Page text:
Building Connected Credentials
Hive NYC Learning Network, Mozilla Foundation
New York City, New York
A digital badge system that connects public school teachers, after-school educators, and youth to bridge informal and formal learning networks and expand safe and trusted learning opportunities.

Code, Compose, Collaborate
Parsons The New School for Design
New York City, New York
A learning environment leveraging open-source hardware and software and the safe and neutral mediums of sound and computation to teach youth programming basics and online issues of collaboration, ownership, privacy, and sharing.

Digital Literacy Toolkit
Berkman Center for Internet & Society at Harvard University
Cambridge, Massachusetts
An online toolkit that provides digital literacy tools and educational resources to build trust amongst learners, family members, and educators in connected learning environments.

Global Gateway: Building Trust Through Peer Review
VIF International Education
Chapel Hill, North Carolina
A scalable digital badge system that moves learning artifacts like lesson plans through a graduated system of self, peer, and expert validation.

Gooru Trust Lab
Palo Alto, California
An online learning community created in partnership with a local school district that builds on the Gooru platform to foster trust and safety, digital citizenship, and data privacy for youth.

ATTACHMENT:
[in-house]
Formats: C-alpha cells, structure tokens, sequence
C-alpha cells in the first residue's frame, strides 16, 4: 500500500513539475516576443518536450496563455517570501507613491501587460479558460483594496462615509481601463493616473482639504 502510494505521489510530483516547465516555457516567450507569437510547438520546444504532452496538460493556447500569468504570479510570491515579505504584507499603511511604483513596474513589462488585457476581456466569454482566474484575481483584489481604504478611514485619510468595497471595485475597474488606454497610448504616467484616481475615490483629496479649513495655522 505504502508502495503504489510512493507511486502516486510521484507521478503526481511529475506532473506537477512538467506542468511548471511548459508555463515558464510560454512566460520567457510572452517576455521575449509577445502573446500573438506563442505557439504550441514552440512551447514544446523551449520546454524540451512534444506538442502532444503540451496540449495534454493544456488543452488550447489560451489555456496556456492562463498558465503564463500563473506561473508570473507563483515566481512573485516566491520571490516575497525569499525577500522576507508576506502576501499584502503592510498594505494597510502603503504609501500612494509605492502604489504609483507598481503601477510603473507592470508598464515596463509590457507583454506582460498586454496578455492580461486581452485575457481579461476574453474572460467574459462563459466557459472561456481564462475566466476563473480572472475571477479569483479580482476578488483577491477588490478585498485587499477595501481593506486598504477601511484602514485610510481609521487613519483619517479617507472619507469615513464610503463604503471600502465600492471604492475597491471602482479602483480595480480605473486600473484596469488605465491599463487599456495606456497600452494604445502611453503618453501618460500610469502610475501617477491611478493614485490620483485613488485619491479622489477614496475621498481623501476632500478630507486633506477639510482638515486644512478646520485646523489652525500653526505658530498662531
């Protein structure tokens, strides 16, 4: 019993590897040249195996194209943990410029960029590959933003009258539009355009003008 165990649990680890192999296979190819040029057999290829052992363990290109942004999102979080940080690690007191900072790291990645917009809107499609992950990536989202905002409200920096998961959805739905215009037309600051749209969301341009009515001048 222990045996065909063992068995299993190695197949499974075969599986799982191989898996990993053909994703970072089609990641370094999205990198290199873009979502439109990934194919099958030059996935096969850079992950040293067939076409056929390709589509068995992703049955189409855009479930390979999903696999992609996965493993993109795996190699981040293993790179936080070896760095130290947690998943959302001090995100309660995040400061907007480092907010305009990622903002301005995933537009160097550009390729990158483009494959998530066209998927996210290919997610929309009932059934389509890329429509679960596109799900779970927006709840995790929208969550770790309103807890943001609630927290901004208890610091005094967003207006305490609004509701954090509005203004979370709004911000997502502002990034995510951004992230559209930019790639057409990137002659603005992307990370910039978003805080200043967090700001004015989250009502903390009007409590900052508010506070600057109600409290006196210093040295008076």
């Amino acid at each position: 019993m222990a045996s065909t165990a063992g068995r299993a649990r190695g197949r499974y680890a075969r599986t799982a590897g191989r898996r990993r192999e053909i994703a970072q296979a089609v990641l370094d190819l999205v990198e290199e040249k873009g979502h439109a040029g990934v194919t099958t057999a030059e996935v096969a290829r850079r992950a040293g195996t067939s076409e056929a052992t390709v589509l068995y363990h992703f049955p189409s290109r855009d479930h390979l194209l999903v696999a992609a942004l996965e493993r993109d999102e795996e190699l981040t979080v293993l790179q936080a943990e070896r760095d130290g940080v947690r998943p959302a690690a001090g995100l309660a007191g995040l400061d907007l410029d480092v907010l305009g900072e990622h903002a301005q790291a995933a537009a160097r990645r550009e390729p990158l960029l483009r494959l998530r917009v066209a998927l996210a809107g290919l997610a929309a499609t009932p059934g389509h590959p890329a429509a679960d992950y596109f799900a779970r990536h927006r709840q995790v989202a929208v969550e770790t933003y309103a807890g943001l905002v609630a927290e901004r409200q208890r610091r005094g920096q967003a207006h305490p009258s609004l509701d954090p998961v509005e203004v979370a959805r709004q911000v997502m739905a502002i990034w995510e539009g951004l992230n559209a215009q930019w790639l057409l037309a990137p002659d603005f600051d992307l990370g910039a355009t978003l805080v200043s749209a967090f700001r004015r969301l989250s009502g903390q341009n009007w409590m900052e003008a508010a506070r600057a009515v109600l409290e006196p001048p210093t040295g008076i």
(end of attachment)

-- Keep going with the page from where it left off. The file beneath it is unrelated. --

MediaBreaker Learning Pathways
The LAMP (Learning About Multimedia Project)
New York City, New York
An online video editing and remixing platform and learning environment that provides youth opportunities to re-democratize and de-corporatize their online environments.

Open Badge Passport
ADPIOS / Badge Europe!
A technical infrastructure that establishes and nurtures networks of trust by enabling the seamless sending, receipt, organization, display, and search of digital badges in support of learning, employment, social inclusion, and citizenship.

OurNet: Building trusted network infrastructures for youth
Eyebeam Atelier
New York City, New York
Teaches middle school students a basic understanding of the key components of network infrastructure by enabling students to develop their own private internal networks that are independent of the Internet.2015-03-10

Resilience Network: Addressing Anti-Feminist Violence Online
Arizona State University
Tempe, Arizona
A digital space that bundles open access resources, best practices, and virtual events that foster trust, reduce harm, and support those who combat the harassment of women, girls, and feminists online.